Throughout human history, land has always been synonymous with power. Mongol empire, considered the greatest empire in human history, covered an area of 24,000,000 km2 (16% of earth’s total land area) at its greatest extent. Ones with bigger territories are the biggest kings.
If you’ve ever wondered who the kings of Mumbai are, read on !
The roots of our story date back to the British Era where land was gifted as a reward for ‘loyalty’ to attract people. Parsis, who were mainly the traders and middlemen at that time, had acquired large profits from this generosity and through canny investments in real estate market they accumulated large amounts of assets which were passed on through generations till today. Presently Mumbai is the most populous city in India and the fourth most populous in the World with an average density of 20,694/km2. For Mumbaikars, the quest for a roof on top of their heads is never ending. But there are a few fortunate families with considerably large chunks of this golden cake in their pockets acquired hereditarily. Research shows that most of these gold-plated chunks are not quite yielding under the pressure of land mafias and encroachment. Though some trusts have gained profits from owned lands, many families have lost their valuable land under the Coastal Regulation Zone.
Privately owned land in Mumbai
Of 99,319 acres of Mumbai almost 7000 acres are owned by Mumbai’s top 10 private families/trusts, as estimated by Economic Times. Collectively, 21 largest private bodies of Mumbai own about 10% of the total city.
- Godrej Industries Pvt. Ltd. is the largest private single landholder in Mumbai today with holdings of nearly 2,000 acres of mangroves at Vikhroli on the east of the Eastern Express Highway. It established itself in real estate as Godrej Properties Ltd. in 1990 and has undertaken many constructions in more than 12 cities in India. In Mumbai, they have taken up many successful projects including Godrej Platinum at Vikhroli East close to their mangroves. However, Godrej is fighting to claim the title of the land in court since mid-70’s. Even if Godrej wins the case, a considerable part of it, which is along the Thane creek, falls under the CRZ and cannot be developed upon.Godrej Industries Pvt. Ltd. – Largest private single landholder in Mumbai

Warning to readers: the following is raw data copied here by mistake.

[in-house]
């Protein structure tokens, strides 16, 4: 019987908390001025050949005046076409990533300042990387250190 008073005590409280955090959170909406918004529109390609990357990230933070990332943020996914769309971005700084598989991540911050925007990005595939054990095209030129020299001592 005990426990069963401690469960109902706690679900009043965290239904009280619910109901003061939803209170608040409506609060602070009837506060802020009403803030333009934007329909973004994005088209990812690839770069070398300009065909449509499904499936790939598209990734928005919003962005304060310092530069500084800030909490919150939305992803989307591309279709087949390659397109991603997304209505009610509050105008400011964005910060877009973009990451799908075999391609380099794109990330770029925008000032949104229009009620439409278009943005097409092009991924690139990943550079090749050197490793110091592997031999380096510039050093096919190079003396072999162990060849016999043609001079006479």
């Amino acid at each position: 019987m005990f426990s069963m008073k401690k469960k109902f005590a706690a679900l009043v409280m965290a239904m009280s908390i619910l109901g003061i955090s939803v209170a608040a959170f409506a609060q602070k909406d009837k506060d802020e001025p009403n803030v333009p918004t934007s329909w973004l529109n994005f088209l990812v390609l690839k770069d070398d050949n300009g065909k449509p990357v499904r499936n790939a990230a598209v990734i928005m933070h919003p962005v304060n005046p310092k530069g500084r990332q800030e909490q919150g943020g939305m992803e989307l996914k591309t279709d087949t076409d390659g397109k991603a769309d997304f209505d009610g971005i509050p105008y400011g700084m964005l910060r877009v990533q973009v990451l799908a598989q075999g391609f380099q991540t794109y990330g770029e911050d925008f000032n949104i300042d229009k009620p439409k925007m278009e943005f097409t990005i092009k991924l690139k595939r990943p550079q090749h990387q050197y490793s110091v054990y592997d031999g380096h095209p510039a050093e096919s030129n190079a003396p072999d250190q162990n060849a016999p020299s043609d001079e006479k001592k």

- Next is FE Dinshaw estate. Framroze Edulji Dinshaw was the son of a Karachi landowner and most prominent businessmen of his times. He took over his father’s assets in Mumbai and expanded for his next generations. By 2002, FE Dinshaw estate was the largest privately owned land in Mumbai with 2,200 acres of western suburbs between Malad and Borivali. The FE Dinshaw Charities trust, founded after he died in 1936, holds another 278 acres mainly in Malad. However, a lot of its land has fallen prey to encroachment and land mafias.
- Another classic example of British generosity is the Byramjee Jeejeebhoy Properties Limited, which is the 5th largest landholder in Mumbai. Sir Byramjee Jeejeebhoy, a 19th century philanthropist, was gifted by East India Company a total of 12,000 acres of land between Bandra and Borivali in 1830. Over the past 40 years huge tracts of his land are sold off to builders or gave up to the government for infrastructure development.
- Others include A.H.Wadia trust and builders like the Ajmeras, the Hiranandanis and the Rahejas.
Public Sector lands in Mumbai
The Jawaharlal Nehru Port Trust is the unanimous topper of the public land holding lists with 2,000 acres. All the land and water area between Colaba and Navi Mumbai, which is nearly one-eighth of Mumbai, falls under JNPT. Keeping in view the acute shortage of land, the port trust has developed efficient land use schemes and have encouraged development of city’s infrastructure on a large scale. It has given up half of the land to MMRDA for development of Wadala Truck Terminus, aimed at decongesting South Bombay, and Mahul Link Road. It has also approved to development of MTHL with concessional rents on another 25% of its area. It also agreed to consider the elevation of Eastern Island Highway through its estate. JNPT now wishes to reclaim land between Colaba and Navi Mumbai to improve the infrastructure projects which is receiving serious oppositions from political parties and environmentalists.
Even after the disintegration of mill culture in Mumbai, NTC mill still has 1,377 acres of land in Central Mumbai after selling most of its property to private builders. The central and state institutions of Life Insurance Corporation of India, Income Tax offices and banks hold most of slum areas of Dharavi. CBI has 5,000 sq metres at Bandra-Kurla complex.
Unused Spaces in Mumbai
Most of the above stated lands are unused vacant spaces for various reasons. While some may fall under CRZ others are reserved by the government for open spaces and recreational activities. Around 135 acres of salt pan lands are spread in and around Mumbai under Ministry of Urban Development of India. If approved, these salt pans could be used by state government and private sectors for more infrastructure development. According to senior officials of Railways, the central and western railways have huge unused lands around CST and Bandra which could fetch up to 30 acres of land for development. Collectively, over 66% of vacant lands are still present in the city under the State and Private sectors.